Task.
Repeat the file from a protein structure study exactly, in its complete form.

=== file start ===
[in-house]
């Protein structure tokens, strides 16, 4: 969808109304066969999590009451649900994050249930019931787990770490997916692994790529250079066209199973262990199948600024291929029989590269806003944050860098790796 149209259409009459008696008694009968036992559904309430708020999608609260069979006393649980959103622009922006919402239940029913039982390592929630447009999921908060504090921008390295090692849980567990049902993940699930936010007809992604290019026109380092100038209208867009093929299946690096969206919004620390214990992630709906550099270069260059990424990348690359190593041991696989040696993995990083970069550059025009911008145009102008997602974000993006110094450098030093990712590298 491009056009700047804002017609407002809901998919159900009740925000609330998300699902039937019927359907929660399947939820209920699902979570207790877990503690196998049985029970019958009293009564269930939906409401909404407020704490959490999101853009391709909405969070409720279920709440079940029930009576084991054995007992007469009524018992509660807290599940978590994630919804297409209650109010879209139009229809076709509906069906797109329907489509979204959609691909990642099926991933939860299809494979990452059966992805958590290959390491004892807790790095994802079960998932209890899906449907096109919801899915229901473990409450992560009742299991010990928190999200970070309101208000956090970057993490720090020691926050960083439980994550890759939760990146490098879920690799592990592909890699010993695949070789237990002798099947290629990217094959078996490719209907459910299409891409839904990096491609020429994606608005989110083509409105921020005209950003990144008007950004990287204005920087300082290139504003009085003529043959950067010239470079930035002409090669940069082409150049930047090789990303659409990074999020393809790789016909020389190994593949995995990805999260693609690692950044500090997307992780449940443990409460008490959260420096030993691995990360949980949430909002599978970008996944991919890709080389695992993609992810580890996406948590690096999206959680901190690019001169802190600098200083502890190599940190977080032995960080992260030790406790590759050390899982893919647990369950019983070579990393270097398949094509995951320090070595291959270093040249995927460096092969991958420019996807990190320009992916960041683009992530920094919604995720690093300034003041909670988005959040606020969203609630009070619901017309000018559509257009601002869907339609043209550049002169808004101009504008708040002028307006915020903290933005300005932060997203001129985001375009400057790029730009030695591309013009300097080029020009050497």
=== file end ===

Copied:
[in-house]
């Protein structure tokens, strides 16, 4: 969808109304066969999590009451649900994050249930019931787990770490997916692994790529250079066209199973262990199948600024291929029989590269806003944050860098790796 149209259409009459008696008694009968036992559904309430708020999608609260069979006393649980959103622009922006919402239940029913039982390592929630447009999921908060504090921008390295090692849980567990049902993940699930936010007809992604290019026109380092100038209208867009093929299946690096969206919004620390214990992630709906550099270069260059990424990348690359190593041991696989040696993995990083970069550059025009911008145009102008997602974000993006110094450098030093990712590298 491009056009700047804002017609407002809901998919159900009740925000609330998300699902039937019927359907929660399947939820209920699902979570207790877990503690196998049985029970019958009293009564269930939906409401909404407020704490959490999101853009391709909405969070409720279920709440079940029930009576084991054995007992007469009524018992509660807290599940978590994630919804297409209650109010879209139009229809076709509906069906797109329907489509979204959609691909990642099926991933939860299809494979990452059966992805958590290959390491004892807790790095994802079960998932209890899906449907096109919801899915229901473990409450992560009742299991010990928190999200970070309101208000956090970057993490720090020691926050960083439980994550890759939760990146490098879920690799592990592909890699010993695949070789237990002798099947290629990217094959078996490719209907459910299409891409839904990096491609020429994606608005989110083509409105921020005209950003990144008007950004990287204005920087300082290139504003009085003529043959950067010239470079930035002409090669940069082409150049930047090789990303659409990074999020393809790789016909020389190994593949995995990805999260693609690692950044500090997307992780449940443990409460008490959260420096030993691995990360949980949430909002599978970008996944991919890709080389695992993609992810580890996406948590690096999206959680901190690019001169802190600098200083502890190599940190977080032995960080992260030790406790590759050390899982893919647990369950019983070579990393270097398949094509995951320090070595291959270093040249995927460096092969991958420019996807990190320009992916960041683009992530920094919604995720690093300034003041909670988005959040606020969203609630009070619901017309000018559509257009601002869907339609043209550049002169808004101009504008708040002028307006915020903290933005300005932060997203001129985001375009400057790029730009030695591309013009300097080029020009050497």